American health care is looking like a storm-tossed sea of uncertainty these days, with the talk of scuppering of the ACA and Republicans floating the idea of moving Medicare to a voucher system. Despite its complexity and swarm of new acronyms, MACRA seems like a habitable dry land in comparison—predictable, supported by both parties, and adjusted in the final rule so its effect on providers in 2017 will be milder than feared.
Still, MACRA is one of the biggest changes to Medicare in the program’s 51-year history. The law, which passed by large bipartisan margins in the House and the Senate and was signed into law by President Obama, is designed to make good on the promise of value-based care and its “value over volume” slogan. And with the aging of baby boomers, Medicare’s huge influence on how American health care is delivered and paid for is only getting larger. In 2016, there were about 57 million Medicare beneficiaries.
As of July 2016, half of U.S. physicians had not even heard of MACRA. (Deloitte)
MACRA doesn’t start affecting Medicare payments to providers until 2019, but 2017 is the first performance year that will be used to determine those 2019 payments.
The final rule for MACRA, released by CMS in October after thousands of comments on the proposed version poured in, means next year will be a gradual introduction to the rigors of MACRA. The rule set up a variety of “pick your pace” options for clinicians who choose the Merit-based Incentive Payment System (MIPS) track. For example, they can test the waters by reporting just a few pieces of data or by participating for less than the full calendar year. They won’t be penalized in 2019 for taking a cautious approach in 2017 but will not be eligible for the full bonus payments if they go that route.
CMS also softened the final rule so providers won’t be judged on the cost of care they provide to Medicare patients next year. Eventually, though, cost will be weighted to account for a hefty 30% of a provider’s overall performance score on MIPS.
The longer on-ramp garnered praise from leaders of the American Medical Association, the American Academy of Family Physicians, and other groups. Those craving common ground in health care policy and regulation might take note.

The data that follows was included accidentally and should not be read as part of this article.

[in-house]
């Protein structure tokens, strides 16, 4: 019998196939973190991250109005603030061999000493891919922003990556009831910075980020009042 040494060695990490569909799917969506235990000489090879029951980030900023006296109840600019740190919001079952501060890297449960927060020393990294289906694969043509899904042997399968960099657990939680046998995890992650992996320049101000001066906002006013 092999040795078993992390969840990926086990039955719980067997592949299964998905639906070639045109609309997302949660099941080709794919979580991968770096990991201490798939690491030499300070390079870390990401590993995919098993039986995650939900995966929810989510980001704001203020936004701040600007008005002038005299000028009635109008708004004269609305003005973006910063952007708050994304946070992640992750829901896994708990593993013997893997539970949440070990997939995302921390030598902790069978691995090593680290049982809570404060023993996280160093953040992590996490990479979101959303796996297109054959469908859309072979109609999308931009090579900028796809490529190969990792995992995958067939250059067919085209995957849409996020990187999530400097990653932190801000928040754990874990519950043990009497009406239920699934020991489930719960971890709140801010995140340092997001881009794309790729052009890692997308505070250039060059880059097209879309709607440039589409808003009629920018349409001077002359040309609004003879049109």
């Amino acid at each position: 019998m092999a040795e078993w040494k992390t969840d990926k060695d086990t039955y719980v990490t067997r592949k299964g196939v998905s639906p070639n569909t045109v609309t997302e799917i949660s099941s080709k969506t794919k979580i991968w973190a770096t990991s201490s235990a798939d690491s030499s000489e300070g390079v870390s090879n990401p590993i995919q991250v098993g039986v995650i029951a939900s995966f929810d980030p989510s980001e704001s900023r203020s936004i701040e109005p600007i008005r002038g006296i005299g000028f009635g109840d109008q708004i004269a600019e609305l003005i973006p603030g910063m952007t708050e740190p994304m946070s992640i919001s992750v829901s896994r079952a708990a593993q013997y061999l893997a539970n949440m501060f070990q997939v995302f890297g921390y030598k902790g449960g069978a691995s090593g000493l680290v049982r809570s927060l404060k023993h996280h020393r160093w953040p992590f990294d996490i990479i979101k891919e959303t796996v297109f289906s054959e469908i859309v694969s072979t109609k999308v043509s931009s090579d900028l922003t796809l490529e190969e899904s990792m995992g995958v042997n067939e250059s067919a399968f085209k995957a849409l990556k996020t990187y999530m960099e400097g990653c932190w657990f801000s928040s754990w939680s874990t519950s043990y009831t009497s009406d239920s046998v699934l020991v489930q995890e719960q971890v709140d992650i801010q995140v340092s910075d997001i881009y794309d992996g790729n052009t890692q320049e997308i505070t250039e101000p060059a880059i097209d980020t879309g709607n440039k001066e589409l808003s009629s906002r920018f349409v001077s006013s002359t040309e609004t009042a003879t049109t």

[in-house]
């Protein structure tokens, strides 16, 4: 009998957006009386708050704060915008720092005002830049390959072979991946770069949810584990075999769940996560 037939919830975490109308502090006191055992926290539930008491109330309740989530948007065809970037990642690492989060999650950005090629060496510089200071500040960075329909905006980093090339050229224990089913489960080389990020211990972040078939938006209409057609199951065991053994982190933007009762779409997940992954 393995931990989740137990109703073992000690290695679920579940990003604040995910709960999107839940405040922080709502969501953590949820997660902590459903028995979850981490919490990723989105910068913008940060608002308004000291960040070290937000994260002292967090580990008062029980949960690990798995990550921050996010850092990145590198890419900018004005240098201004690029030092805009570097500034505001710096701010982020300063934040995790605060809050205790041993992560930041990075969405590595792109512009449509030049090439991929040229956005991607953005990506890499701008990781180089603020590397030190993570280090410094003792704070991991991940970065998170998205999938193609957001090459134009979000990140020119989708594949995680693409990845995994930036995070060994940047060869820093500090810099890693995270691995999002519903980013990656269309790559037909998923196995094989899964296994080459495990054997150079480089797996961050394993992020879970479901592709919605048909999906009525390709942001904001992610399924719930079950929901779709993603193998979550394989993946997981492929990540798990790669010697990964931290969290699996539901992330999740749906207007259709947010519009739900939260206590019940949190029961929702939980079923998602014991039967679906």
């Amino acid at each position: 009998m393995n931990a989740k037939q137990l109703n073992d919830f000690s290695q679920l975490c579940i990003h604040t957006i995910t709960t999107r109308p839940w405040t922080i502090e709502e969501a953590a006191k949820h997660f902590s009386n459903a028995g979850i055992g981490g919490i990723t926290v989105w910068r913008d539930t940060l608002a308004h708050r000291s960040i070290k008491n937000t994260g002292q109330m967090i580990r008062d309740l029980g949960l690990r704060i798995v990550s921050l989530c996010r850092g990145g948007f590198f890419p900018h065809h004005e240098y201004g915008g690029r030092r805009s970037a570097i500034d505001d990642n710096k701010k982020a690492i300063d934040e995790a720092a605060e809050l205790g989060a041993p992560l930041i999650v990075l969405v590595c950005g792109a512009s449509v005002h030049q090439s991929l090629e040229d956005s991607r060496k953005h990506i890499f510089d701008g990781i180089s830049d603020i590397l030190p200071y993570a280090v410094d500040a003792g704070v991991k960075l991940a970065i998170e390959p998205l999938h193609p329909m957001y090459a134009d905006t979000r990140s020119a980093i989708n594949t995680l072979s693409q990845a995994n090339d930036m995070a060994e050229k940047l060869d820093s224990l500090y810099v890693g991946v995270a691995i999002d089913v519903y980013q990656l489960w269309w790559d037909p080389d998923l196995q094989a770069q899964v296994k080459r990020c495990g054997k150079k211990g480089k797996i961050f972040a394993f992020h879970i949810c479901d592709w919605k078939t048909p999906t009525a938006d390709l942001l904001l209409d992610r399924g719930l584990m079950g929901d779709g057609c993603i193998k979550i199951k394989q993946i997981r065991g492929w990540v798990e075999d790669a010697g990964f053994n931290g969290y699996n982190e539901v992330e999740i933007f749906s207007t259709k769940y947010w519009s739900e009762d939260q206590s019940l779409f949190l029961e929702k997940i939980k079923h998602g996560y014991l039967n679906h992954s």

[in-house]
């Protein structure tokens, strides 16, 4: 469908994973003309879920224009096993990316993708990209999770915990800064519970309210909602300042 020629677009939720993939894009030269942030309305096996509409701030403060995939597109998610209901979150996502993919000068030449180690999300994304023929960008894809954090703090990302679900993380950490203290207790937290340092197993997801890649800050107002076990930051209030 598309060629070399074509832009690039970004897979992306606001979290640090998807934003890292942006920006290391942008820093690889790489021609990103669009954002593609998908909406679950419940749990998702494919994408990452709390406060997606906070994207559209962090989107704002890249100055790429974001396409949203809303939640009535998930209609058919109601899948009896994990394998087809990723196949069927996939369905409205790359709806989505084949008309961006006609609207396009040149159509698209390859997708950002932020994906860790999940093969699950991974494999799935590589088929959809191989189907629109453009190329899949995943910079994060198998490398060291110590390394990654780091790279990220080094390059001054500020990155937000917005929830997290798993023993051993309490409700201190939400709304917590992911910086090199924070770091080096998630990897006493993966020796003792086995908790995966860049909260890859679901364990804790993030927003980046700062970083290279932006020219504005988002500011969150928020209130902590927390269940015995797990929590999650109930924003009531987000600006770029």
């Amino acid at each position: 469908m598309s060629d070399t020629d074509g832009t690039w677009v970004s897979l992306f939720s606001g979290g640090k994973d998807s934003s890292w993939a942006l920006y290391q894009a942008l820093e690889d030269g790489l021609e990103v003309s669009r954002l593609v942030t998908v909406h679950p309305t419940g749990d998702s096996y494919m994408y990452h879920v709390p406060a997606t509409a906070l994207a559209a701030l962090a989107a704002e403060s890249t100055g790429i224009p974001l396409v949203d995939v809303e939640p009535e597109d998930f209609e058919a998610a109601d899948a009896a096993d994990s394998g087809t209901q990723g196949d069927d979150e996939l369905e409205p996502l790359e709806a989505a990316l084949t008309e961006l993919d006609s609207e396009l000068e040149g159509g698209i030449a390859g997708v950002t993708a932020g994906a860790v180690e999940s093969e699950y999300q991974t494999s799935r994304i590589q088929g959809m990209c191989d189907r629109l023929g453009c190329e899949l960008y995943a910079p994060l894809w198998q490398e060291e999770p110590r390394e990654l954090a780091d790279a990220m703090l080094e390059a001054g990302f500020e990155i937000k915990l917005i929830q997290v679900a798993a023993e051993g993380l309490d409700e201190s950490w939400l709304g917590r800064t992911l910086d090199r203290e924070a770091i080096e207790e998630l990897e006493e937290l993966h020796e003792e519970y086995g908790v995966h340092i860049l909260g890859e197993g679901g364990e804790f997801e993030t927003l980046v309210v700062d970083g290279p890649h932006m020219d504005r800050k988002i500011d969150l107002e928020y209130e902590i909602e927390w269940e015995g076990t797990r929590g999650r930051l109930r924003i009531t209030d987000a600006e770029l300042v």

The overall structure of MACRA puts providers—mainly physicians but the list of “eligible clinicians” also includes physician assistants, nurse practitioners, and others—into one of two payment Medicare tracks, MIPS or the Advanced Alternative Payment Model.
Most providers are expected to be on the MIPS track, which will give providers a score based on their performance in four weighted areas—quality (which supersedes the Physician Quality Reporting System), advancing care information (replacing the unpopular meaningful use program), cost (replacing the Value-based Payment Modifier), and clinical practice improvement activities (a new category). CMS will pay bonuses or collect penalties based on those scores. MACRA does give providers a lot of choice. In the quality area, providers need to report on just six quality measures, and there are 272 from which to choose.
Providers can escape the welter of MIPS requirements and get into the Advanced APM track if they participate in CMS programs that involve a considerable amount of downside risk; in 2017, that means 8% of all Medicare expenditures. The downside risk requirement means that most of the Medicare Shared Savings Program (MSSP) ACOs won’t pass muster as Advanced APMs, although CMS is apparently considering creating a Track 1+ model that would. MSSP Track 2 and 3 ACOs, Next Generation ACOs, Comprehensive Primary Care Plus, and the two-sided version of the Comprehensive End-stage Renal Disease Care Model will count as Advanced APMs. Want some more initials to toss around? The APMs that don’t qualify as Advanced APMs are going to be called MIPS APMs.
Some had seen MACRA as the final straw on the backs of solo practitioners and small group practices. It may not make the problem go away entirely, but the final rule does exempt providers who see 100 or fewer Part B Medicare patients or whose Part B allowed charges for the year were $30,000 or less.
MACRA, like the ACA before it, has spawned a torrent of white papers, FAQs, webinars, and consulting opportunities. So Austin Weaver, a senior director at the Advisory Board, weighs in with some advice: Providers should start collecting data sooner rather than later, so they have a better chance of being ranked a high performer and receiving a bigger financial payout. Beyond its direct financial ramifications, MACRA may eventually affect provider reputations because the information on physician performance will be made public.
MACRA-generated information and scoring may be used by health insurance companies, notes Weaver. “Commercial payers like to have a way to evaluate their providers.”